Companies Plan for Carbon Tax

JOLIET, IL - MARCH 8: Storage tanks stand inside a fence surrounding an ExxonMobil oil refinery March 8, 2005 in Joliet, Illinois. Gasoline prices nationwide have climbed in the past two weeks and are expected to remain above two dollars per gallon throughout the summer months. 
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Clare Foran
Dec. 5, 2013, 1:38 a.m.

The idea of a car­bon tax is a non­starter for most con­ser­vat­ive law­makers. But more than two dozen of the U.S.’s largest com­pan­ies, in­clud­ing ma­jor oil and gas op­er­a­tions, think a tax on car­bon is in­ev­it­able and are factor­ing it in­to their long-term fin­an­cial plans, The New York Times re­ports.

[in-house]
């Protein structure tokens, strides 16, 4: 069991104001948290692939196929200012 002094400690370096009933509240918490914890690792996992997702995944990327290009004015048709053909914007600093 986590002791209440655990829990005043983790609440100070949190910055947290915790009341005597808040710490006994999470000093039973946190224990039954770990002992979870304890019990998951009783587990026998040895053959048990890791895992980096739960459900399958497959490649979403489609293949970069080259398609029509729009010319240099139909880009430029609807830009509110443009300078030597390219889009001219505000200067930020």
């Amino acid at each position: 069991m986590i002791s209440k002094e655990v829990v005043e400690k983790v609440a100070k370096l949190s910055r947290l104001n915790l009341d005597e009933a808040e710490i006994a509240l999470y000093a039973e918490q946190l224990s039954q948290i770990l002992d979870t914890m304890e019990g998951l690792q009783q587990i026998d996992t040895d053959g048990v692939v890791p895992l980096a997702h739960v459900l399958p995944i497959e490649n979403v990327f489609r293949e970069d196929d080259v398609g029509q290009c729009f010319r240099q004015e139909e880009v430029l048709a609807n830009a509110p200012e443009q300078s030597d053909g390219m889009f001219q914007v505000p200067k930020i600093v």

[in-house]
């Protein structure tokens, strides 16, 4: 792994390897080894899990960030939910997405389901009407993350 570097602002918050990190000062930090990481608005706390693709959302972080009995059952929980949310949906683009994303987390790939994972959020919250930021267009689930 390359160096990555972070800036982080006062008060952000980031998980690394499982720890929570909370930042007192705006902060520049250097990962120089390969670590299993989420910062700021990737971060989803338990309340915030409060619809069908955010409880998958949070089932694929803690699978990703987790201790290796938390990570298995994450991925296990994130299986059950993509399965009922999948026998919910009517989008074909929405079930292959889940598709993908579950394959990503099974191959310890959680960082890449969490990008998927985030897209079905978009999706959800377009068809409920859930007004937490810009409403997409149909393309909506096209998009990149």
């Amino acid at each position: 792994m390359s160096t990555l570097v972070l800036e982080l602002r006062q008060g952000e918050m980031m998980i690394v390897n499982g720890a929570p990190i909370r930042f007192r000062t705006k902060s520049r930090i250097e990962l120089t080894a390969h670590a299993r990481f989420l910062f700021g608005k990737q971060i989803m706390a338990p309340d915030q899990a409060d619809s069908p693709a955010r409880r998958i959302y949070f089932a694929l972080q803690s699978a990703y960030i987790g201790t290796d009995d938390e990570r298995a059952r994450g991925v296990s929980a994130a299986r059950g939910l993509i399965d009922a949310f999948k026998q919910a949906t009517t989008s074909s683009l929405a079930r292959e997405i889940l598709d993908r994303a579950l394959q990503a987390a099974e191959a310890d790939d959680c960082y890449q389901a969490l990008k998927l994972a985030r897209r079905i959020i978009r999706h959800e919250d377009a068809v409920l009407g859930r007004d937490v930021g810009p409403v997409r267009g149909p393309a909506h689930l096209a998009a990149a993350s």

The in­form­a­tion comes as a find­ing in a new re­port by U.K.-based en­vir­on­ment­al re­search firm the Car­bon Dis­clos­ure Pro­ject. Ac­cord­ing to the re­port, com­pan­ies plan­ning for the in­tro­duc­tion of a car­bon tax in the U.S. in­clude oil and gas heavy­weight Ex­xon Mo­bil, Duke En­ergy, Amer­ic­an Elec­tric Power, Gen­er­al Elec­tric, and DuPont, an Amer­ic­an chem­ic­al com­pany.

“It’s cli­mate change as a line item,” said Tom Car­nac, CDP’s North Amer­ic­an pres­id­ent, in ref­er­ence to the busi­ness de­cision be­ing made by these com­pan­ies to factor a car­bon tax in­to fu­ture plans. “They’re look­ing at it from a ra­tion­al per­spect­ive, mak­ing a profit. It drives in­tern­al de­cision-mak­ing.”

Read the full re­port here.


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